As if the morning could get any better, a birder alerted me to the fact that there was a Cerulean Warbler at Summit Rock down near 83rd St! So, I scooted as fast as I could to Summit Rock and within twelve minutes was staring up into the large oaks surrounding the area. NORTHERN PARULAS abounded, briefly confusing us was their Cerulean-like songs:

After about fifteen minutes of searching, I saw a tiny warbler flit into the top of a tall tree, and it gave the vibe that it was not staying for a long time, so I quickly zoomed in and grabbed an identification shot. Sure enough, it flew off the second after I clicked my shutter but not before I could nail it down as my year-bird CERULEAN WARBLER! Absolutely sweet! The colors did not pop on this gray morning, but you can see its identifying necklace contrasted with a pure-white breast.

To get two extremely vulnerable and rare species like the Bicknell’s and the Cerulean on one Central Park checklist is an anomaly, and a very welcome one at that.

Next, I hit the Ramble which I hadn’t actually birded yet this year (!) and I picked up my year-bird CANADA WARBLER, the other warbler with a (very-different) necklace!


Azalea Pond was looking absolutely beautiful.







Then, I looped back north in the park to bird my way back up to the Loch. This GREAT EGRET was hunting the perimeter of Turtle Pond:

The rest of the park, including the Loch, was quieter with the exception of one noteworthy find: this WORM-EATING WARBLER which barely allowed a documentation shot before disappearing into the shrubbery:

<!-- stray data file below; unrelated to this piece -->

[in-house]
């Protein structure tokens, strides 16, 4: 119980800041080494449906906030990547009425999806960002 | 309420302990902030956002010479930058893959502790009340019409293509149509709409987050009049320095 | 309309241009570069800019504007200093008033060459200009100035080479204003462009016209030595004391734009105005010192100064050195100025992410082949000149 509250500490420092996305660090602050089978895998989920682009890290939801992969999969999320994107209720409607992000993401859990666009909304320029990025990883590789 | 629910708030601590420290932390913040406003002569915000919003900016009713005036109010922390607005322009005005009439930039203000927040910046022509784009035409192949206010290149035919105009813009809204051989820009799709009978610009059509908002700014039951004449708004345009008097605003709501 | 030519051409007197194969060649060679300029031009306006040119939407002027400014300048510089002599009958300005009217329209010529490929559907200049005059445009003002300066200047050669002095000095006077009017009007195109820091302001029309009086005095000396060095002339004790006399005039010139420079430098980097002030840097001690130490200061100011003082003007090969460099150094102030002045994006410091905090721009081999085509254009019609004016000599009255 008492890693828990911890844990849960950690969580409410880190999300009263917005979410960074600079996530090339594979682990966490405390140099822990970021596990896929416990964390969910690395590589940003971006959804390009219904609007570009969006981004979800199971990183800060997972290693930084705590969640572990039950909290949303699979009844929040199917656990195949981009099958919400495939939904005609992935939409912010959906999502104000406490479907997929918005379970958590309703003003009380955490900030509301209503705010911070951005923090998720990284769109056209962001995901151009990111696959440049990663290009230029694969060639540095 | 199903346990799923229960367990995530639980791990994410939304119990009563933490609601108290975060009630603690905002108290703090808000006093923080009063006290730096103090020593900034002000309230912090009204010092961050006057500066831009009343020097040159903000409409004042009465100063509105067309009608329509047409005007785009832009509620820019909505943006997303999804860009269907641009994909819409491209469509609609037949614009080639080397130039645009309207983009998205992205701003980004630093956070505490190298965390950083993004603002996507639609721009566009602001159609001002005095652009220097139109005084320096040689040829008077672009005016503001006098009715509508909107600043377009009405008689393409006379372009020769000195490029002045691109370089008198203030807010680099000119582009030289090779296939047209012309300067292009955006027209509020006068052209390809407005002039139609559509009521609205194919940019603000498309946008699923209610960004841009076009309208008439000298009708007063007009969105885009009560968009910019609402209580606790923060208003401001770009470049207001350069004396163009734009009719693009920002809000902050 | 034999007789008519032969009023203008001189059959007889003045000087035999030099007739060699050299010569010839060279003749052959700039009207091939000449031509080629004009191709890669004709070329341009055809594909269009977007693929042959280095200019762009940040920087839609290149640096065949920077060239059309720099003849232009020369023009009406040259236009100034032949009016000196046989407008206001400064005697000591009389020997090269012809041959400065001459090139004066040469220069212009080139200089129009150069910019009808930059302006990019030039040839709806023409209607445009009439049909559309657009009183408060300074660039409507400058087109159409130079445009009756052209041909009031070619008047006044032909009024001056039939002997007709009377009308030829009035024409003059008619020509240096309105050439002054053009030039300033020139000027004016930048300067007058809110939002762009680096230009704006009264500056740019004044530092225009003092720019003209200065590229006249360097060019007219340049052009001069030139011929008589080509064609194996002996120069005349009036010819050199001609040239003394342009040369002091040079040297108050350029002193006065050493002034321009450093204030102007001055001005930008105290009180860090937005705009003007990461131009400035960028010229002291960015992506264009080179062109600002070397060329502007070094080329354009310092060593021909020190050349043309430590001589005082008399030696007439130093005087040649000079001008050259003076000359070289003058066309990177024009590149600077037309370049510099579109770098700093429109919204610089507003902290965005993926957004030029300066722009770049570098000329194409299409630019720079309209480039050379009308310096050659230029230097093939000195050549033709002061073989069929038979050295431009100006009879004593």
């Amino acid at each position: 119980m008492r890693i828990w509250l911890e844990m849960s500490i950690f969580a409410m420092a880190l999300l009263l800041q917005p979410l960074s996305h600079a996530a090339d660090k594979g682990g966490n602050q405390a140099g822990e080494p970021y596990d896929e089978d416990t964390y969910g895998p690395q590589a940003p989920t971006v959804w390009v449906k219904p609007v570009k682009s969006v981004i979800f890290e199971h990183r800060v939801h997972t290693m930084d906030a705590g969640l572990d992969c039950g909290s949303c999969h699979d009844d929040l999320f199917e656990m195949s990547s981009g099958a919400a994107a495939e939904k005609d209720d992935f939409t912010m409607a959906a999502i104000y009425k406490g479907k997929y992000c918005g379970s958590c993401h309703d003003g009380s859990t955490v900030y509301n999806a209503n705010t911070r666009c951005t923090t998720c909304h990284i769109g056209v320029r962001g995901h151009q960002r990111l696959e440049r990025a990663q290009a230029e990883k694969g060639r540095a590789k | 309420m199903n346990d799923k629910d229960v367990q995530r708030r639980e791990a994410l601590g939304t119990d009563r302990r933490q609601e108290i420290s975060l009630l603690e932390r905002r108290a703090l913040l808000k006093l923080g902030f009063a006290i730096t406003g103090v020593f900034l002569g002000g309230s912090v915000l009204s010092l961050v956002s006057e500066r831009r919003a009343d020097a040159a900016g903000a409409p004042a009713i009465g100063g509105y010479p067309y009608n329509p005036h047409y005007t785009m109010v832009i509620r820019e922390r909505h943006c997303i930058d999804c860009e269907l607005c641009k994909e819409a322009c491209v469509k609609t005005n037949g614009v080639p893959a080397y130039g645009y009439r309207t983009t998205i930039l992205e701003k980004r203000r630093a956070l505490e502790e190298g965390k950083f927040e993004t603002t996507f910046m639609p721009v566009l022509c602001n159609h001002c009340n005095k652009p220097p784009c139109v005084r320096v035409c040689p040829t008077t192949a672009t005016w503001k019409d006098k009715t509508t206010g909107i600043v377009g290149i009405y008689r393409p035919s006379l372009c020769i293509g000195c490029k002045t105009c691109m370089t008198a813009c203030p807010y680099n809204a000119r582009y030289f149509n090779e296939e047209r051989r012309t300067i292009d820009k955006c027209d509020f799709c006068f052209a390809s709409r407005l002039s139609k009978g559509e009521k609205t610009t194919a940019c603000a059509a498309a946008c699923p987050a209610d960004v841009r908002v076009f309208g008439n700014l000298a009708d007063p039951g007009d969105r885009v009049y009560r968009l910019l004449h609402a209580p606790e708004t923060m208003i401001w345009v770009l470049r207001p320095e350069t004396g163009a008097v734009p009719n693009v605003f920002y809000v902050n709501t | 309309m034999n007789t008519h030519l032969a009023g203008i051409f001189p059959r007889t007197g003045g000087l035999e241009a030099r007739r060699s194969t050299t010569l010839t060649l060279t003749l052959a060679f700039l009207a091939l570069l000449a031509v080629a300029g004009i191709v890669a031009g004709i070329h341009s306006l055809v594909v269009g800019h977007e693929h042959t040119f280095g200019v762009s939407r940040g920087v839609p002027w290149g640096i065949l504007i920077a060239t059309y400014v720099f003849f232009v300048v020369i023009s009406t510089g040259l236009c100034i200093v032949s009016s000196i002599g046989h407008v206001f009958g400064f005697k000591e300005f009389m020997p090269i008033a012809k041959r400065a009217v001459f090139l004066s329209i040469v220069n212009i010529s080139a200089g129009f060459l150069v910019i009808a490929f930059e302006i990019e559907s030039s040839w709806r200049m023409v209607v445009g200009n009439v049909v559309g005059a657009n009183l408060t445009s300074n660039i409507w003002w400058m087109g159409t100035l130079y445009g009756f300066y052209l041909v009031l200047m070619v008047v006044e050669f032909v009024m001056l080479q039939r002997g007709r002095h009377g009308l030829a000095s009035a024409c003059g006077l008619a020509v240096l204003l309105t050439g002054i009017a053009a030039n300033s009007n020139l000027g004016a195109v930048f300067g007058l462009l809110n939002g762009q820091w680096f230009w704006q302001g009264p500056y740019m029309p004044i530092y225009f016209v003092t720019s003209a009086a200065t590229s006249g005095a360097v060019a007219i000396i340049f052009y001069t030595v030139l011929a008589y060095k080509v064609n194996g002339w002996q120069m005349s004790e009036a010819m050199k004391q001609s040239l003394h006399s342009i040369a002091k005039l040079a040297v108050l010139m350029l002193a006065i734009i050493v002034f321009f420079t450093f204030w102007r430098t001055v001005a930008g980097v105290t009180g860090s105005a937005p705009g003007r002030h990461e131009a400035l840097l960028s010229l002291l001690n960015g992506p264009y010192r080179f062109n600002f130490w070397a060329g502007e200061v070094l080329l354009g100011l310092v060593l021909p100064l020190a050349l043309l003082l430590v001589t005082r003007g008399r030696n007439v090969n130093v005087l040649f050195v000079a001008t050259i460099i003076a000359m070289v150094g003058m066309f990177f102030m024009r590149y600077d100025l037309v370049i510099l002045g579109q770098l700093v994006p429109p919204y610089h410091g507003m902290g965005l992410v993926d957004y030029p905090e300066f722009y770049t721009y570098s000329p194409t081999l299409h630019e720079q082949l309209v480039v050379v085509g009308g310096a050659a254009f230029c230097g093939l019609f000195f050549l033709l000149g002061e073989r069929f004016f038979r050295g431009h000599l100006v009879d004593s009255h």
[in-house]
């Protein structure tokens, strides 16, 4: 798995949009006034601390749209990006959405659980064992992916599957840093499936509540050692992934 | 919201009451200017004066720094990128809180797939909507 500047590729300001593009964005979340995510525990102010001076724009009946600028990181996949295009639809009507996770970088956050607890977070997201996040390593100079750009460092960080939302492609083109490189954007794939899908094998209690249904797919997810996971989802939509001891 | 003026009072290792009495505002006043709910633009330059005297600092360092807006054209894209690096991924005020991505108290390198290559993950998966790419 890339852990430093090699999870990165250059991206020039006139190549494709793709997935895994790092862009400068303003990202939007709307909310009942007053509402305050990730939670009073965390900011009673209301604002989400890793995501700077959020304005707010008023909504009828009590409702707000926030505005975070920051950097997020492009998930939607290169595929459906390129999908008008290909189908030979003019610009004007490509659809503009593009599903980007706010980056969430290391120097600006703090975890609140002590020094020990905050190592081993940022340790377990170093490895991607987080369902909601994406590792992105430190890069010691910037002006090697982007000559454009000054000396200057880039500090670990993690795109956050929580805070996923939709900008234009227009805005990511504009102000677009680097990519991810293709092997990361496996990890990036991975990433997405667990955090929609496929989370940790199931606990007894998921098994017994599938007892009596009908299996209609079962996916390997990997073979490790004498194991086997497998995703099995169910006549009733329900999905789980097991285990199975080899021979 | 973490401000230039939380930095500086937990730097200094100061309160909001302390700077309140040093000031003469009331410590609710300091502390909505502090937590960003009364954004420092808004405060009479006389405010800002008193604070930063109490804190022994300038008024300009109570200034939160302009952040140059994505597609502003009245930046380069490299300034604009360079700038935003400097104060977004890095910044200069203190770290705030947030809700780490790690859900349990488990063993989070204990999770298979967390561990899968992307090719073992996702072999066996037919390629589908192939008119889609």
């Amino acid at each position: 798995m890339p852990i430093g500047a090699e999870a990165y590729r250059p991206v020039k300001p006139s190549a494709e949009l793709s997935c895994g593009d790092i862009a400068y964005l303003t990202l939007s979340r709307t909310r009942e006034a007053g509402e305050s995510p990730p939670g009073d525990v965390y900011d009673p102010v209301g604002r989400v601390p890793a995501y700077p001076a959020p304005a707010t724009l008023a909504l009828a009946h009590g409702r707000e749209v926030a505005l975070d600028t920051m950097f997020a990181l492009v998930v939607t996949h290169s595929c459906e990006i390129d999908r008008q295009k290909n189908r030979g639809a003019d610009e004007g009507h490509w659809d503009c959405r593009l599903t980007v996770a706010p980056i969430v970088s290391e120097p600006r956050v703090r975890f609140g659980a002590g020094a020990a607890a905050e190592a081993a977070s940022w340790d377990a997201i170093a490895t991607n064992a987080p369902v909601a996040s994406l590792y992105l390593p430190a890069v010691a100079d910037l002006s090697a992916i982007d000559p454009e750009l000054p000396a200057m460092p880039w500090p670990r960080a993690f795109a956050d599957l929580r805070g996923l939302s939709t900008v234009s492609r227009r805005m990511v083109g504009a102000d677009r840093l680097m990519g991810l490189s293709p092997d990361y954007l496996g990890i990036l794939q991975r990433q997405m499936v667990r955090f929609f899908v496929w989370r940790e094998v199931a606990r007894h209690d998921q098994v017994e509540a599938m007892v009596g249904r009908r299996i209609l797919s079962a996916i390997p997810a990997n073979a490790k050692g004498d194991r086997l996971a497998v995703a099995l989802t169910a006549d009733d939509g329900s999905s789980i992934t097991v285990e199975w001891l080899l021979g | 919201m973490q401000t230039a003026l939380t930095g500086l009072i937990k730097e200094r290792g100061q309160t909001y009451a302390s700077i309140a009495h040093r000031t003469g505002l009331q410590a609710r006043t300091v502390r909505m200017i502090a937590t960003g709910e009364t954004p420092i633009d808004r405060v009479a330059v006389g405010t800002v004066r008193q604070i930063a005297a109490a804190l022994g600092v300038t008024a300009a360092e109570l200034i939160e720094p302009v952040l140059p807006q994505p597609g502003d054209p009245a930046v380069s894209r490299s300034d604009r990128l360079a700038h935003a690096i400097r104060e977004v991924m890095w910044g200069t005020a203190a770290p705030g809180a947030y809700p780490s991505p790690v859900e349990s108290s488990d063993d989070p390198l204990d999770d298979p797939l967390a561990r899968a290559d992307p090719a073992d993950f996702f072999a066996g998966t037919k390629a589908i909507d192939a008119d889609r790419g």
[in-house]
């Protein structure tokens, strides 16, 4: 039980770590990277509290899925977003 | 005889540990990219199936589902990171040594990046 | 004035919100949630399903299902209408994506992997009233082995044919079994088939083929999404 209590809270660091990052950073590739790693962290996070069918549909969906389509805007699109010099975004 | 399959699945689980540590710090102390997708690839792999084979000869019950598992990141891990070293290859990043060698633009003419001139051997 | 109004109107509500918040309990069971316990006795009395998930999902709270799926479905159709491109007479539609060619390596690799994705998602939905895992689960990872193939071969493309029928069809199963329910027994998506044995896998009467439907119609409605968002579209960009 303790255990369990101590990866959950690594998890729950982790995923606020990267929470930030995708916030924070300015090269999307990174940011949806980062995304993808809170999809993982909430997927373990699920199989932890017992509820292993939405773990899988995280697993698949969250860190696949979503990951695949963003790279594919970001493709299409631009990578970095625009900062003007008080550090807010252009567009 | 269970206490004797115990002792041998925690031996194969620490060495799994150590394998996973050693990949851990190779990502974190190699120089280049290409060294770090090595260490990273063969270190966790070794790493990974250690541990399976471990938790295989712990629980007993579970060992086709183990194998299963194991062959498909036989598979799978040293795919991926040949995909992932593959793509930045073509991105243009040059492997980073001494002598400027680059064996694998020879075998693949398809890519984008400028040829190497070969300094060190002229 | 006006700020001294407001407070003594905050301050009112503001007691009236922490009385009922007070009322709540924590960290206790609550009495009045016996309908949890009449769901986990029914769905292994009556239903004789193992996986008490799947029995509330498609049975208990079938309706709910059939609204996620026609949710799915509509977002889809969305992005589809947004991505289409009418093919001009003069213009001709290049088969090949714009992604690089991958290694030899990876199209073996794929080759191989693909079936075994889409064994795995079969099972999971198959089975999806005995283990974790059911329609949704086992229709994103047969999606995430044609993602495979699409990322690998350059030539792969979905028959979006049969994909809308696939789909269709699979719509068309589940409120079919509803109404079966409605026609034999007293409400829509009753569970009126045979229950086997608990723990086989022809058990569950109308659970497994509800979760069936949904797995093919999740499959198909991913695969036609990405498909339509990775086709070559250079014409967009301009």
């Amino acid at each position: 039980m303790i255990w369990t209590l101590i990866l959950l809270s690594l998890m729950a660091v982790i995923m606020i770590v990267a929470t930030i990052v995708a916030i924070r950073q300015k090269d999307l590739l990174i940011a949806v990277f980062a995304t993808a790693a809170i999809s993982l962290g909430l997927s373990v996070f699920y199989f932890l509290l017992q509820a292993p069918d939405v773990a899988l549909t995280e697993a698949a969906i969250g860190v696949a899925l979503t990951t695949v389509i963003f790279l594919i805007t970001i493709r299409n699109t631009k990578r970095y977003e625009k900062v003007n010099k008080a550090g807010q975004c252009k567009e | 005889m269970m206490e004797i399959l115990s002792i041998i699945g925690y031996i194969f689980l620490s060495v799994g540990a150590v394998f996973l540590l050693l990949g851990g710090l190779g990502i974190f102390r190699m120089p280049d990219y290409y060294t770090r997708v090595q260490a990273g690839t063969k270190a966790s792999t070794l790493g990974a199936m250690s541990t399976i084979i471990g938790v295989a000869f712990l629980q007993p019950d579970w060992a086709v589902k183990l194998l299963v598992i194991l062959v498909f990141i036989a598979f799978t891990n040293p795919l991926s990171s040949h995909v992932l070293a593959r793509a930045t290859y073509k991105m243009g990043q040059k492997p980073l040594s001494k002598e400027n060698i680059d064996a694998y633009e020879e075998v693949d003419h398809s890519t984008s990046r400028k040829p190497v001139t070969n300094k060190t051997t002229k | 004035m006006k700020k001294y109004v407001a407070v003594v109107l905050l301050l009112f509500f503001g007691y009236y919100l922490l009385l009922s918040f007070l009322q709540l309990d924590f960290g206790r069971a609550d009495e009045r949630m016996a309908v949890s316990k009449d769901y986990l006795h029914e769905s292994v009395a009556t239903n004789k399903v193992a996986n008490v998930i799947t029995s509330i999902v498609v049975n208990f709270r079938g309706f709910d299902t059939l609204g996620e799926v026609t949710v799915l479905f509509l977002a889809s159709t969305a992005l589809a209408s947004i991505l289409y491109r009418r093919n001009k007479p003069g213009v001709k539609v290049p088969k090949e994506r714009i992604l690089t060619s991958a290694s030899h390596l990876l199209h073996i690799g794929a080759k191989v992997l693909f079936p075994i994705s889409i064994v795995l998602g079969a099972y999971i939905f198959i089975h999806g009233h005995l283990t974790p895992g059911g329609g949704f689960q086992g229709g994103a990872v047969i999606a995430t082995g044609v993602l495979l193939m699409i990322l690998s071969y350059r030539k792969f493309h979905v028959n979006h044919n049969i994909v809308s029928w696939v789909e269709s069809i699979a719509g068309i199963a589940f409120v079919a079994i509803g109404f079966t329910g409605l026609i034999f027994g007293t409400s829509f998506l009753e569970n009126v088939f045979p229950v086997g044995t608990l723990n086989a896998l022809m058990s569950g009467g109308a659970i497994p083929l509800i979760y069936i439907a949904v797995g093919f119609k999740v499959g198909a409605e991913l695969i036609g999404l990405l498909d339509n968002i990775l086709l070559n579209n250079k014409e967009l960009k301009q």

So, bird-of-the-day has to go to my lifer Bicknell’s Thrush which saved me an excruciatingly long trip into the Catskills, with runner-up going to the Cerulean Warbler. A very solid morning at Central Park.

Good birding,
World Life List: 1130 Species (1 life bird today: Bicknell’s Thrush)

Posted by skwclar 02:56 Archived in USA Comments (1)

In pursuit of a visitor from the Catskills

Central Park, NY

semi-overcast 70 °F

WEDNESDAY, MAY 11 — still catching up…my goal is to have all May posts up before June, but various musical obligations may prevent that from happening, we’ll see!

After singing a successful end-of-the-year jury at the ungodly hour of 10am, I rewarded the year’s efforts with a trip to Central Park for migrants. Somebody had found either a Gray-cheeked or a Bicknell’s Thrush west of the Blockhouse yesterday, so it was on my mind to scope out all of the thrushes there in hopes of maybe finding the suspect bird. These two species are almost identical and can only be reliably separated by voice since any minute distinction in plumage can almost never be discerned in the shaded, thick habitat these birds prefer.